Dubai Culture ventures into NFT art with latest exhibition
Dubai Culture is hosting its first NFT art exhibition featuring 50 works made by artists in the UAE. The authority has collaborated with Morrow Collective, an NFT curatorial platform, to present the physical showcase of the artworks at Al Safa Art and Design Library starting January 15.
Titled 50/50 (to mark the UAE’s 50th anniversary), the exhibition includes the creations of artists Khalid Al Banna, Alia Al Gaoud, Dalal Ahmed, Marwan Shakarchi and Gigi Gorlova. The artists were chosen via an open call and the NFTs featured range from digital drawings and paintings to 3D works, animation, collages and photography.
Non-fungible tokens, or NFTs, burst onto the art scene in a big way in early 2021 when artist Beeple sold his first NFT artwork at Christie’s auction for $69.4 million. An NFT refers to a digital asset tied to the blockchain that functions as certification of ownership. NFTs can take on many forms, and art is only one of them, though all types of digital files can be "minted" as NFTs.
Saeed Mubarak bin Kharbash, chief executive of the Arts and Literature Sector at Dubai Culture, explained the authority’s decision to tie up with Morrow Collective as “embracing the use of innovative new solutions within the arts and culture space to support and retain local and UAE-based talent”, as well as drive accessibility to art for “everyone, everywhere”.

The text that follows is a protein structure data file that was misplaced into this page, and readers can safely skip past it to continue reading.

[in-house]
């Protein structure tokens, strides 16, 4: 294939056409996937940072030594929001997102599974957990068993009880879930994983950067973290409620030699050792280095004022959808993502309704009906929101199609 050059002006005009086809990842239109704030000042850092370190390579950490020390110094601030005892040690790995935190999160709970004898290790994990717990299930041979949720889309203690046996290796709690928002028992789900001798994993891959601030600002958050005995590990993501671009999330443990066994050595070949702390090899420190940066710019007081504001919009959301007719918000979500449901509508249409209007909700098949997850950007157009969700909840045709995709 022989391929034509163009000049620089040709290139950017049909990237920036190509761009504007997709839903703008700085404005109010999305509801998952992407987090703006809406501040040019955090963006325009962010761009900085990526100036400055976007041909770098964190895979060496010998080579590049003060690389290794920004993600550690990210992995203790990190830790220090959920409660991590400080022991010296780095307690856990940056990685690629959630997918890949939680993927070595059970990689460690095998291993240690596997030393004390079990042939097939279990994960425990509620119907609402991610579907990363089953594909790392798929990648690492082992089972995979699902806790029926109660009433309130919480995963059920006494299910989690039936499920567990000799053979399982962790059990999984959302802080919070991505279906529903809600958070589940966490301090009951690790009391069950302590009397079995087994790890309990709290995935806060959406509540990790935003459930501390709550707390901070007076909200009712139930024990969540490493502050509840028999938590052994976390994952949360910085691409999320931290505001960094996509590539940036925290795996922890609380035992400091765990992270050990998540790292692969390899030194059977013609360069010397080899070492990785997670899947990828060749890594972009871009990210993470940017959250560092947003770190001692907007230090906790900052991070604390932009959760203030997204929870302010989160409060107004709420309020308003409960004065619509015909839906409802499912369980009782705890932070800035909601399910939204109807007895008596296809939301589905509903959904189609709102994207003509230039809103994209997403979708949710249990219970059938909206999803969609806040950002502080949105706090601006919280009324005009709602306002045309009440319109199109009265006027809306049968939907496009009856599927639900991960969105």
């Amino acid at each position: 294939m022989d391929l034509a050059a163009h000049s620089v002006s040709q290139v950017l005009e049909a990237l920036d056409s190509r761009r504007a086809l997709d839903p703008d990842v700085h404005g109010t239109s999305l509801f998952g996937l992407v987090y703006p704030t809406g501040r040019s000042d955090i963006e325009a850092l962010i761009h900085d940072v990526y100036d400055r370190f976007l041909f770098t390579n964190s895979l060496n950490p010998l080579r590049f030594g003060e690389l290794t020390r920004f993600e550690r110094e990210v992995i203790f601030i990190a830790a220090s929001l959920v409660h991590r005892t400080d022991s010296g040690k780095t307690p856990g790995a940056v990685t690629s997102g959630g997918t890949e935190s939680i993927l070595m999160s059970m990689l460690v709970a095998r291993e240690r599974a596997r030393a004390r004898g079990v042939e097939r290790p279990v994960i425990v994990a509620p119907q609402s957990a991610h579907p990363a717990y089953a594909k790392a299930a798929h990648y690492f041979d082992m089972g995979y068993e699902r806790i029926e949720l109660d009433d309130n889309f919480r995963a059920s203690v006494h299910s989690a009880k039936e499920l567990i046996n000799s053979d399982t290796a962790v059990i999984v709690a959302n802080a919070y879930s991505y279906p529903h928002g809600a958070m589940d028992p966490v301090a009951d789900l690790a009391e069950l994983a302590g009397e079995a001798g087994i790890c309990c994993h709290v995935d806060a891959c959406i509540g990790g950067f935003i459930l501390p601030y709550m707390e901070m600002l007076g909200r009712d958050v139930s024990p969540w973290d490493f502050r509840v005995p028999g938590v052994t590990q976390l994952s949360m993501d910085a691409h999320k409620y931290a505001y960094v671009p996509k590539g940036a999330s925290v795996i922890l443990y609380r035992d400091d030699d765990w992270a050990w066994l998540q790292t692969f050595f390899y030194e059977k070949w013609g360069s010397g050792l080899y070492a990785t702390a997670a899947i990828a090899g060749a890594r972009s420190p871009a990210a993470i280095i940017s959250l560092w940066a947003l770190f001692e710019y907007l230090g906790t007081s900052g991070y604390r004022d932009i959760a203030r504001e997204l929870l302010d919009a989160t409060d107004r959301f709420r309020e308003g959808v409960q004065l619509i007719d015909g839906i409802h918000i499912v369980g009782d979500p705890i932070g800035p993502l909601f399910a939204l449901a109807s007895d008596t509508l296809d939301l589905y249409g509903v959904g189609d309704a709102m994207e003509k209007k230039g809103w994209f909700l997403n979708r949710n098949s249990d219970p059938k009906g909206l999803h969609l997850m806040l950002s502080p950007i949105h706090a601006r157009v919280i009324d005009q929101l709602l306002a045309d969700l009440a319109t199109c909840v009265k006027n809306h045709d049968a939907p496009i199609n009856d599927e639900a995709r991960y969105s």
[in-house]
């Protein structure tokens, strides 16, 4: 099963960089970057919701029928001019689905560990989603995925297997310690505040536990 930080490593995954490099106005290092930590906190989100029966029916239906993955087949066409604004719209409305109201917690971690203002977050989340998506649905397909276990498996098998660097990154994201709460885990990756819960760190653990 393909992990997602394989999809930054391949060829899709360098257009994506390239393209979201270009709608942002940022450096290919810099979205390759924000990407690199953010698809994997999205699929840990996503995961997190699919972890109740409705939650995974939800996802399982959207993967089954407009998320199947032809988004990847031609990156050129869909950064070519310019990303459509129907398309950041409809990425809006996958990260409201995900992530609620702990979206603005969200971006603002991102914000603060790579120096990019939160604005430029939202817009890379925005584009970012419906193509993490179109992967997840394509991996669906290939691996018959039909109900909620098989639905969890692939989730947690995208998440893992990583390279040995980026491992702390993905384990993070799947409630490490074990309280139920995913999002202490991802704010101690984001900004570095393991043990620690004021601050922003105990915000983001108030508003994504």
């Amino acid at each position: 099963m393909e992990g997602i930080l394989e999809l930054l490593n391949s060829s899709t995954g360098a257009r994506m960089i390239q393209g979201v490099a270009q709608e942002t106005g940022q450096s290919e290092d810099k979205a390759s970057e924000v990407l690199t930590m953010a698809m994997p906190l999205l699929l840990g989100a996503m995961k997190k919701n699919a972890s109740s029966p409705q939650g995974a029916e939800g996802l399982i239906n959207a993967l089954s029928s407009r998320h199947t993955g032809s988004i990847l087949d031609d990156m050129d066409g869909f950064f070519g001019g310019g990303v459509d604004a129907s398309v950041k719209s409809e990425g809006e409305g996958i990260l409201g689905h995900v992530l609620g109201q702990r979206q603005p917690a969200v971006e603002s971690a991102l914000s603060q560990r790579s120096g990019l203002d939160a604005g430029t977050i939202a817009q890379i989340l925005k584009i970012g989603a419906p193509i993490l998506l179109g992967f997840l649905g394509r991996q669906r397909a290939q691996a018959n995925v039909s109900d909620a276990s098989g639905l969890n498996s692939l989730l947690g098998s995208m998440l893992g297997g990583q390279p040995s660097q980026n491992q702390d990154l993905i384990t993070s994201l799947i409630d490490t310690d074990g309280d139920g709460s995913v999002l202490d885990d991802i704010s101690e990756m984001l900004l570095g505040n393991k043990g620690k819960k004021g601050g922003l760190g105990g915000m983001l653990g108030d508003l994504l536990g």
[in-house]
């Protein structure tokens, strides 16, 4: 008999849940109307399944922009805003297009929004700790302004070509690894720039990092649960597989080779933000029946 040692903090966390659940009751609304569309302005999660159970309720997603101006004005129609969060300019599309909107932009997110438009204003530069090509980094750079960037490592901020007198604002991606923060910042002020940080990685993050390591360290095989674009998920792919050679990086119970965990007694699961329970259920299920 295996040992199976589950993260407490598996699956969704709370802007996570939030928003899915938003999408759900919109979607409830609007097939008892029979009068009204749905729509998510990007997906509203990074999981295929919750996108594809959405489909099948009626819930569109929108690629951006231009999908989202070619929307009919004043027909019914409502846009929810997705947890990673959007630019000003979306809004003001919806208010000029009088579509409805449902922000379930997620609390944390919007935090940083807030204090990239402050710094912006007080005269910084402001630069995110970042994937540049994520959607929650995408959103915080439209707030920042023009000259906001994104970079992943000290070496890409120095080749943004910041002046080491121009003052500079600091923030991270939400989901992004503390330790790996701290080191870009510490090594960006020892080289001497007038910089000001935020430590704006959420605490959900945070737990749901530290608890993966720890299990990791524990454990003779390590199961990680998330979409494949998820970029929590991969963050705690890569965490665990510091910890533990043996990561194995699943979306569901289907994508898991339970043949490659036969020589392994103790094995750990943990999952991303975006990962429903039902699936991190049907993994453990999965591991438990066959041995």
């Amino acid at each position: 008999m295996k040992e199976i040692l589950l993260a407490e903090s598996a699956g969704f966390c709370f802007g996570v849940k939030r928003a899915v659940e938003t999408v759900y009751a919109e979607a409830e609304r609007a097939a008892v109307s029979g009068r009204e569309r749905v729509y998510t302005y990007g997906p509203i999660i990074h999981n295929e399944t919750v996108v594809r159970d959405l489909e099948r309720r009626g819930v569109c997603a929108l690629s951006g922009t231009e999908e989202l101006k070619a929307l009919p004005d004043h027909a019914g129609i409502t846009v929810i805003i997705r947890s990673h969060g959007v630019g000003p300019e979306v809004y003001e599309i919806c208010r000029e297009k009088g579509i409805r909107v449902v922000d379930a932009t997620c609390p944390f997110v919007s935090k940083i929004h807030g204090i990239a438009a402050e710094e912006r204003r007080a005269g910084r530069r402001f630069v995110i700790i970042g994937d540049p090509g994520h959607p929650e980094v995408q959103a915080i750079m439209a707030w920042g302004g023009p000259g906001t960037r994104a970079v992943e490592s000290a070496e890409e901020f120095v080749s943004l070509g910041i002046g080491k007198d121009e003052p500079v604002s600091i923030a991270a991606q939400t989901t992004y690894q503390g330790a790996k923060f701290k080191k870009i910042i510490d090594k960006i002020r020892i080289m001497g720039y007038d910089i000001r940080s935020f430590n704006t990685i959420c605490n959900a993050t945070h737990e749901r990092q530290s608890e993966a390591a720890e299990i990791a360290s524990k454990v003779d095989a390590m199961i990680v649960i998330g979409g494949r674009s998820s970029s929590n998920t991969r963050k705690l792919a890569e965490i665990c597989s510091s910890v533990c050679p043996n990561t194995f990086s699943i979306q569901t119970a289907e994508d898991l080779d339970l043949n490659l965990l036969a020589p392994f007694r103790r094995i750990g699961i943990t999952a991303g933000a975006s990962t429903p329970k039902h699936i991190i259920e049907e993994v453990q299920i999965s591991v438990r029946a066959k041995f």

Anna Seaman, a curator at Morrow, explained how NFTs can enable global access to the 50 artworks included in the show. "NFTs are a digital medium that is not restricted by boundaries – whether physical or geographical – and, therefore, in their own way, are a celebration of everyone,” she said.
The works in 50/50 are on sale on OpenSea, an NFT marketplace, with prices varying from 0.2 ETH (Ethereum) to 6 ETH. The NFTs of Shakarchi and Gorlova have already sold.
A report by UK's The Guardian newspaper states that $22 billion was spent by collectors and traders on NFTs in 2021. But the buzz around NFTs hasn’t always been positive. Buyers and collectors have reported NFTs going missing from OpenSea, one of the big NFT platforms. In September last year, at least 42 NFTs worth at least $100,000 were wiped off the site due to a bug.
There’s also been criticism of the environmental impact of NFTs and blockchain technology in general. A study from University of Cambridge, for example, suggested that global Bitcoin mining consumes more electricity each year than the entire country of Argentina. A number of NFT initiatives try to offset their carbon footprints as a way to address this, and tech companies are attempting to find ways to reduce environmental impact when mining the digital files.
The physical iteration of 50/50 will run from January 15 to February 15 at Al Safa Art and Design Library, Dubai. More information on morrow-collective.com